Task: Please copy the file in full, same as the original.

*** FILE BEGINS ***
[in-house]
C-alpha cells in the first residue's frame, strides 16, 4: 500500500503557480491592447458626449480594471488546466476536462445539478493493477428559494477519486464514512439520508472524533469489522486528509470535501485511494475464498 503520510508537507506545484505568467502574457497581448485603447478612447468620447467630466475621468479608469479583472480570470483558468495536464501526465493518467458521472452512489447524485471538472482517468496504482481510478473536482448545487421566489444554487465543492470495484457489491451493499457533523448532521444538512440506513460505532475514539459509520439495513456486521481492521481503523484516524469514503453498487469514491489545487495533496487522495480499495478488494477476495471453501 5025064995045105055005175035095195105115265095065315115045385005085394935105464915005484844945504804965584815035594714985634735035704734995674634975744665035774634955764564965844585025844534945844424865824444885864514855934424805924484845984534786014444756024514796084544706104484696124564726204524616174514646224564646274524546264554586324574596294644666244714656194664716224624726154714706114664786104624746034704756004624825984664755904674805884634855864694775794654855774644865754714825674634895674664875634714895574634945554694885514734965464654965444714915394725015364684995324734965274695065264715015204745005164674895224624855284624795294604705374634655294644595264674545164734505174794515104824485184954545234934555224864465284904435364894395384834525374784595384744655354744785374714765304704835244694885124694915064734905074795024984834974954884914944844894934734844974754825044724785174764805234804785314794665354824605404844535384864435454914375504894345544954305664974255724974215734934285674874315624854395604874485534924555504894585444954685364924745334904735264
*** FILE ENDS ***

[in-house]
C-alpha cells in the first residue's frame, strides 16, 4: 500500500503557480491592447458626449480594471488546466476536462445539478493493477428559494477519486464514512439520508472524533469489522486528509470535501485511494475464498 503520510508537507506545484505568467502574457497581448485603447478612447468620447467630466475621468479608469479583472480570470483558468495536464501526465493518467458521472452512489447524485471538472482517468496504482481510478473536482448545487421566489444554487465543492470495484457489491451493499457533523448532521444538512440506513460505532475514539459509520439495513456486521481492521481503523484516524469514503453498487469514491489545487495533496487522495480499495478488494477476495471453501 5025064995045105055005175035095195105115265095065315115045385005085394935105464915005484844945504804965584815035594714985634735035704734995674634975744665035774634955764564965844585025844534945844424865824444885864514855934424805924484845984534786014444756024514796084544706104484696124564726204524616174514646224564646274524546264554586324574596294644666244714656194664716224624726154714706114664786104624746034704756004624825984664755904674805884634855864694775794654855774644865754714825674634895674664875634714895574634945554694885514734965464654965444714915394725015364684995324734965274695065264715015204745005164674895224624855284624795294604705374634655294644595264674545164734505174794515104824485184954545234934555224864465284904435364894395384834525374784595384744655354744785374714765304704835244694885124694915064734905074795024984834974954884914944844894934734844974754825044724785174764805234804785314794665354824605404844535384864435454914375504894345544954305664974255724974215734934285674874315624854395604874485534924555504894585444954685364924745334904735264